Amazingly, she's right. Less than an hour later and I'm back in a new seat 8A, on a shiny new plane at the very next gate over (and... are those passengers I see, boarding our old plane? Suckers.) All we need to do is push back.

...and get there.
And get the rental car.
And get to Park City.
And figure out where, exactly, I'm staying.
And go to Eliza's dinner and, afterward, the film's premiere.
At 8:30 PM. I glance at my cell phone: it's 2:50PM, Mountain Standard Time.

I suddenly wish I could take another shower.

Remarkably, the rest of the journey is incident-free.

Or had been, I think while sitting in my rented SUV, at a dead stop, staring at the endless stream of taillights leading into Park City. I still have heard no word from Eliza. It occurs to me that perhaps I won't. That's OK. I look up at the mountain ridges rising on either side of me, their high snowpack now purple with the very last of the light, and it hits me, again:

God, it's beautiful here. Maybe all these delays have a point. Maybe even this traffic jam. See, people ask me sometimes why I'm religious, more so now then when I was younger.

Maybe it's this: in the end, our life (all of us, Our Lives) is nothing more or less than what we do. Not what we hope for, or talk about, or fear; not what we want to do, or absolutely plan on doing, but the cumulative results of what we actually do. For me, more and more often I find I'm not at all sure of the results of a thing at the moment that I do the thing. But sometimes in those moments, those left-or-right, stop-or-go seconds right before a decision, there's a deep, quiet feeling, not so much that the action I choose is the right thing to do, but that it's the only thing to do. More: it's the only thing I can do. And sometimes, underneath that quiet feeling (if I look for it) is deeper feeling still, all but undetectable among the noise of my own vanities or doubts or fears, but it's there: a kind of trust that this thing I do will be the right thing. Even if I don't know what the right thing is.

It's that feeling that I have come to call Faith.

So it is with my being in Park City, in this SUV, in traffic. An act of faith.

I speak truth when I tell you that these are my thoughts as I make the (illegal) left turn onto Main Street... and my phone rings. Eliza.

"Pete, where are you? I just put your name at the door for the cast dinner, but we're sitting down-- how soon can you get here?"

Fifteen minutes later and still in my hiking boots and travel clothes and I'm seated between Eliza and her agent at a table elegantly set for a three course dinner. As goblets of wine are poured, our host points out that our meal is courtesy of one of the seven master sushi chefs in America. He then asks us to lift our appetizer plates-- underneath each of our plates are room key holders for the Venetian Lake Tahoe, and we're all thrilled-- until he informs us that only one holder actually contains a working key-- ends up Alan Rickman is the holder of the lucky key. Then discussion of business while enjoying the lobster truffles, the Kobe beef sirloin tips in a caramelized Wasabe marinade, the macadamia souffle with champagne sauce, then it's off to the premiere. Eliza goes to walk the press line; our crew has swelled to six, and there's a little bluffing, a little palming of tickets required to get us all in... finally, at eight-thirty, I'm sitting next to Eliza as the lights go down.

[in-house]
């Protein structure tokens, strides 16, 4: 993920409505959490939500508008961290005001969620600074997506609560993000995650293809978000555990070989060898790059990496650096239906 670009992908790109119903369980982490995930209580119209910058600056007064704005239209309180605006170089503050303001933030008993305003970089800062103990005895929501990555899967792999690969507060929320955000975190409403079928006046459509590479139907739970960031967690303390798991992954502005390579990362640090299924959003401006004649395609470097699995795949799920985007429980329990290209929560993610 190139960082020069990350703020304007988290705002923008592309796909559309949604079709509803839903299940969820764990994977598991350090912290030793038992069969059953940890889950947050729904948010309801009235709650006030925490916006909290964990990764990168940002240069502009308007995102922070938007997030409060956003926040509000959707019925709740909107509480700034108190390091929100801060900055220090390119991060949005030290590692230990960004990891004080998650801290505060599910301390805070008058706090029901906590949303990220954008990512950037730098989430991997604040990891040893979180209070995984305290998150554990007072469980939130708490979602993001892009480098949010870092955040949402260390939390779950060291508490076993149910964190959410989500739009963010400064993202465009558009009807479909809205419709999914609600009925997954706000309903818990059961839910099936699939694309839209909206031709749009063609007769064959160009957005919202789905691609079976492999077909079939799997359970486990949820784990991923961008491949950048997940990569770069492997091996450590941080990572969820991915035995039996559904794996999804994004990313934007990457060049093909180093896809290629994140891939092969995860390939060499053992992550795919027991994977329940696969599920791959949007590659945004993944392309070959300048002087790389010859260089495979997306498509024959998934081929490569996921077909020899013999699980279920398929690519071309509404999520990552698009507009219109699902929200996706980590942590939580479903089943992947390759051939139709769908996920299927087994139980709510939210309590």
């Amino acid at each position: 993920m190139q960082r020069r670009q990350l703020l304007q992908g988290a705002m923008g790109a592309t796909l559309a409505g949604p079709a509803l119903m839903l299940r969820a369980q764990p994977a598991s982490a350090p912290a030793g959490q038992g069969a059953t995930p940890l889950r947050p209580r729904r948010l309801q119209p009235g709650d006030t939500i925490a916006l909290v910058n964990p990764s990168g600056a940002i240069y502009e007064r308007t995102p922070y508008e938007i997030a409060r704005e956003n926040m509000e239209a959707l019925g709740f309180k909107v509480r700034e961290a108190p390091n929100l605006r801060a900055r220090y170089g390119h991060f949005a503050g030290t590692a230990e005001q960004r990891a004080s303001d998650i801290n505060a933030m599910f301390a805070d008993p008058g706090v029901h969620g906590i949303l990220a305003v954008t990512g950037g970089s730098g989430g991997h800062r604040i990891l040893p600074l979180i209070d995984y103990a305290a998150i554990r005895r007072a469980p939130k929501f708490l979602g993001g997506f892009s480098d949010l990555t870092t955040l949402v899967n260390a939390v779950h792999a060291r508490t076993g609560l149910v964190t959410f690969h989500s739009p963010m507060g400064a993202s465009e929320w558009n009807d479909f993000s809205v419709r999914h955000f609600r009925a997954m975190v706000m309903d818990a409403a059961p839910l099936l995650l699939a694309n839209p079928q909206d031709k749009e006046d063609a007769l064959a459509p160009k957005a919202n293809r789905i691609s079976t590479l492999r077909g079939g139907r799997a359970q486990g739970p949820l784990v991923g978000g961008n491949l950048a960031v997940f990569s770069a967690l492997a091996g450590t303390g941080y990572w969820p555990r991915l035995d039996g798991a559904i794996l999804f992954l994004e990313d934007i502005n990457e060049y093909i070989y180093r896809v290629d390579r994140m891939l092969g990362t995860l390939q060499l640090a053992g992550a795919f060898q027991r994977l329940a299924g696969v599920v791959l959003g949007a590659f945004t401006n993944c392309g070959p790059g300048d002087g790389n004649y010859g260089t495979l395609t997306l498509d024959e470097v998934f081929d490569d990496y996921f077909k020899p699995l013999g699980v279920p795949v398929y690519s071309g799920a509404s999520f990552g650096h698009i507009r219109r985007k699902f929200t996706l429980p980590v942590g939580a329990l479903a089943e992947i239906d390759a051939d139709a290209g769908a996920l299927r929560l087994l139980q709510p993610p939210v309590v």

"What do you think, Pete?"

Eliza whispers the question in my ear. To this day, she is the only person I allow to call me "Pete."

I want to tell her that this is my favorite time. These few seconds, so, so precious: this magic time between when the lights have gone down, the chattering's stopped, and the movie's about to start. It is my favorite time in the world. I exist in these few seconds so fully that the rest of my life is balanced out - the disappointments, the growing questions, the growing fears. I think it may be my fate to be addicted to these seconds. I prize them more than money, or sex; more than the sense of security (that I so utterly lack) that I value more with age. These feelings are a voice, an articulate confirmation that this is why I'm here. I want to tell her how lucky we are to have a Favorite Thing, and to know it, that the years will teach her how many people spend their entire lives searching unsuccessfully for that thing. I want to tell her that this, just this, this moment, is why I crawled out of bed in New York City and into a cab and onto a plane and onto another plane and into a rental car to find myself in a movie theatre in the Utah mountains, thousands of miles from where I woke up. And I want to tell her that this moment would have been a little... less, somehow, if our journey to get here had required nothing more than a cabride uptown.

"I think it's pretty cool," I whisper back. "And I'm proud of you."

And it occurs to me that it's a good thing I took that shower. But that, I keep to myself.